Beginning in 1883, the Orient Express set the standard for Gilded Age travel on the European continent, offering luxury service between Paris and Istanbul. Today, the Venice Simplon-Orient-Express keeps the spirit of its namesake alive with fin de siècle elegance aboard restored train cars from the 1920s and 30s. A variety of journeys link top tourist destinations like London, Prague and Budapest, making the train perfect for honeymooners or business travelers looking for an overnight getaway after a long week of meetings.
If this elegant train had been designed as the set for a movie, there's no question as to who would have written the script. The Venice Simplon-Orient-Express is pure Merchant-Ivory, devoted to authenticity and steeped in the refined world of the aristocracy. No blue jeans, no tennis shoes, no mobile phones in public spaces ... in other words, no unseemly intrusions from the modern world.
Among the train's collection of Continental European routes is a run between Paris and Venice. This overnight experience incorporates dinner; breakfast served in your compartment against the bucolic backdrop of Switzerland; lunch taken in the Italian Dolomites; and late afternoon tea sipped as you cross the Venetian Lagoon. Enveloped in the slower pace of a bygone era, we took our morning meal in a dining car adorned with elaborate mahogany inlays and Lalique light fixtures, while outside cows grazed serenely in alpine meadows and cute, clean villages passed by. Later in the day, the landscape evolved into endless sweeps of vineyards.
The original Orient Express made its first trip in 1883 from Paris to Romania, and the Orient Express route was established in 1919. The train was like an intimate, itinerant manor house for blue-blooded travelers, but by the mid-20th century, the upper crust was in decline and the luxury rail lines of Europe were reaching the end of their glory days. This bastion of the golden age of travel might have faded away entirely were it not for Venice Simplon-Orient-Express Hotels chairman, James B. Sherwood, who purchased two old Pullman cars at a Sotheby auction in 1977. Total restoration of these and other historic cars resulted in the revival of the Orient Express in 1982.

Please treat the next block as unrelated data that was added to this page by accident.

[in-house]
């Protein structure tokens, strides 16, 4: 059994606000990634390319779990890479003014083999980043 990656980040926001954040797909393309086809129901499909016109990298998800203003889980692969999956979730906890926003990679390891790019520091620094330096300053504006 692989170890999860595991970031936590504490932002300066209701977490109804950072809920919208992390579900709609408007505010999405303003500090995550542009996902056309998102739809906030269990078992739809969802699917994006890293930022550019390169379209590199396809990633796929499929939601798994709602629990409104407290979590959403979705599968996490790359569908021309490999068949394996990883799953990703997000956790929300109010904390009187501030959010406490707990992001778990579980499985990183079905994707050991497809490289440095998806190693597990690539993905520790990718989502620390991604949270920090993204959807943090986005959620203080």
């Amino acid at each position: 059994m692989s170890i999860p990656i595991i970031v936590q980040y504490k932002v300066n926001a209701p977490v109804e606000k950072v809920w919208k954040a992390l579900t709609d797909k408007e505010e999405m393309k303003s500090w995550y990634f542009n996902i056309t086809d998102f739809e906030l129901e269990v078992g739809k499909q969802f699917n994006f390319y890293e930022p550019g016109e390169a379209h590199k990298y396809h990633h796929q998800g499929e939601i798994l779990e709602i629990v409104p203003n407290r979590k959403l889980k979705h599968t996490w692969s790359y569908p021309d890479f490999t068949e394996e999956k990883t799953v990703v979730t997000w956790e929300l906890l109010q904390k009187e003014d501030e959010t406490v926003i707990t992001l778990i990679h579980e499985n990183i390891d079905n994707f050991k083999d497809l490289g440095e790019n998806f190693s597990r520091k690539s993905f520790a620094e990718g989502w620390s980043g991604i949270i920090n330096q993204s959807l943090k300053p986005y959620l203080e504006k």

Because the Venice Simplon-Orient-Express contains cars from Europe's most prominent lines, it is difficult to separate it from the history of train travel on the continent. The train is comprised of up to 17 carriages, all of which date back to the early 1900s and still feature their original old coal heaters. In keeping with tradition, each has its own identifying number; Bar Car 3674 was built as a dining car in France in 1931, and Dining Car 4141 was constructed as a first-class Pullman and decorated by René Lalique in 1929. Sleeping accommodations are equally character-filled, from 3425, which was part of the Orient Express service used by King Carol of Romania for his love affairs, to 3544, which served as a brothel during WWII.
While not crafted for the movies, the Venice Simplon-Orient-Express has seduced its fair share of movie makers, offering berth for characters as varied as Agatha Christie's Hercule Poirot and Disney's Cruella DeVil. The reason for this is simple. When seeking a glimpse of Europe's cultured past — whether you're a director or sybaritic globetrotter — you will not find a more genuine experience.
The Venice Simplon-Orient-Express books up early, so it's best to plan a season ahead. Rates for the Paris-Venice journey begin at $2,060, one way. Rates for other journeys start at $720 and up.